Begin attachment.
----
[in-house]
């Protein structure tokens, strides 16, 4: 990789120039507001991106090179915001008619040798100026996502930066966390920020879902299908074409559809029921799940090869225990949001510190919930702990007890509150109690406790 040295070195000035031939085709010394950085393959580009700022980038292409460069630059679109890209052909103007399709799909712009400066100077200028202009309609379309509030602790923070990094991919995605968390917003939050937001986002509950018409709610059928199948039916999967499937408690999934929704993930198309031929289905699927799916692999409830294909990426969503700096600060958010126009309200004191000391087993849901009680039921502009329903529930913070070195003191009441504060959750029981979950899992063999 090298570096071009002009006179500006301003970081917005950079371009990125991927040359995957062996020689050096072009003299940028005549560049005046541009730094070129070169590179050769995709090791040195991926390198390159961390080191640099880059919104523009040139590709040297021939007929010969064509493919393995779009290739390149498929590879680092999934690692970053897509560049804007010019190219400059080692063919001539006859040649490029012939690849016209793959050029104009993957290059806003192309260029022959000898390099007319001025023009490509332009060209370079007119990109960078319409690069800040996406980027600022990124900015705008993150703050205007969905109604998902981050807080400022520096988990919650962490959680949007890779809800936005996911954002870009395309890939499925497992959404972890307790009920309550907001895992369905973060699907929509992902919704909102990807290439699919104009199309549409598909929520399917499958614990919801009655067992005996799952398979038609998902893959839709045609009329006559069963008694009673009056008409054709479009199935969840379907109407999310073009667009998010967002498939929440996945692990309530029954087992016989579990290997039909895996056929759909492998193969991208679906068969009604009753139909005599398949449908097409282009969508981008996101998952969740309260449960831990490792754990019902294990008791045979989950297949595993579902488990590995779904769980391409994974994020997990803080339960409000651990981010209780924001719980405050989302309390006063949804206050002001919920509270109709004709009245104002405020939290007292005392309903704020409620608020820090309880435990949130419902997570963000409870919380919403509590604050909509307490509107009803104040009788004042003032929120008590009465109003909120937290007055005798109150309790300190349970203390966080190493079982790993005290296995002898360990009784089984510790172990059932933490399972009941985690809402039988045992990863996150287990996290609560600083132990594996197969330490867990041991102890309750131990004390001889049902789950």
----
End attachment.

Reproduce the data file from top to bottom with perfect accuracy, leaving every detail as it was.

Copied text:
[in-house]
């Protein structure tokens, strides 16, 4: 990789120039507001991106090179915001008619040798100026996502930066966390920020879902299908074409559809029921799940090869225990949001510190919930702990007890509150109690406790 040295070195000035031939085709010394950085393959580009700022980038292409460069630059679109890209052909103007399709799909712009400066100077200028202009309609379309509030602790923070990094991919995605968390917003939050937001986002509950018409709610059928199948039916999967499937408690999934929704993930198309031929289905699927799916692999409830294909990426969503700096600060958010126009309200004191000391087993849901009680039921502009329903529930913070070195003191009441504060959750029981979950899992063999 090298570096071009002009006179500006301003970081917005950079371009990125991927040359995957062996020689050096072009003299940028005549560049005046541009730094070129070169590179050769995709090791040195991926390198390159961390080191640099880059919104523009040139590709040297021939007929010969064509493919393995779009290739390149498929590879680092999934690692970053897509560049804007010019190219400059080692063919001539006859040649490029012939690849016209793959050029104009993957290059806003192309260029022959000898390099007319001025023009490509332009060209370079007119990109960078319409690069800040996406980027600022990124900015705008993150703050205007969905109604998902981050807080400022520096988990919650962490959680949007890779809800936005996911954002870009395309890939499925497992959404972890307790009920309550907001895992369905973060699907929509992902919704909102990807290439699919104009199309549409598909929520399917499958614990919801009655067992005996799952398979038609998902893959839709045609009329006559069963008694009673009056008409054709479009199935969840379907109407999310073009667009998010967002498939929440996945692990309530029954087992016989579990290997039909895996056929759909492998193969991208679906068969009604009753139909005599398949449908097409282009969508981008996101998952969740309260449960831990490792754990019902294990008791045979989950297949595993579902488990590995779904769980391409994974994020997990803080339960409000651990981010209780924001719980405050989302309390006063949804206050002001919920509270109709004709009245104002405020939290007292005392309903704020409620608020820090309880435990949130419902997570963000409870919380919403509590604050909509307490509107009803104040009788004042003032929120008590009465109003909120937290007055005798109150309790300190349970203390966080190493079982790993005290296995002898360990009784089984510790172990059932933490399972009941985690809402039988045992990863996150287990996290609560600083132990594996197969330490867990041991102890309750131990004390001889049902789950």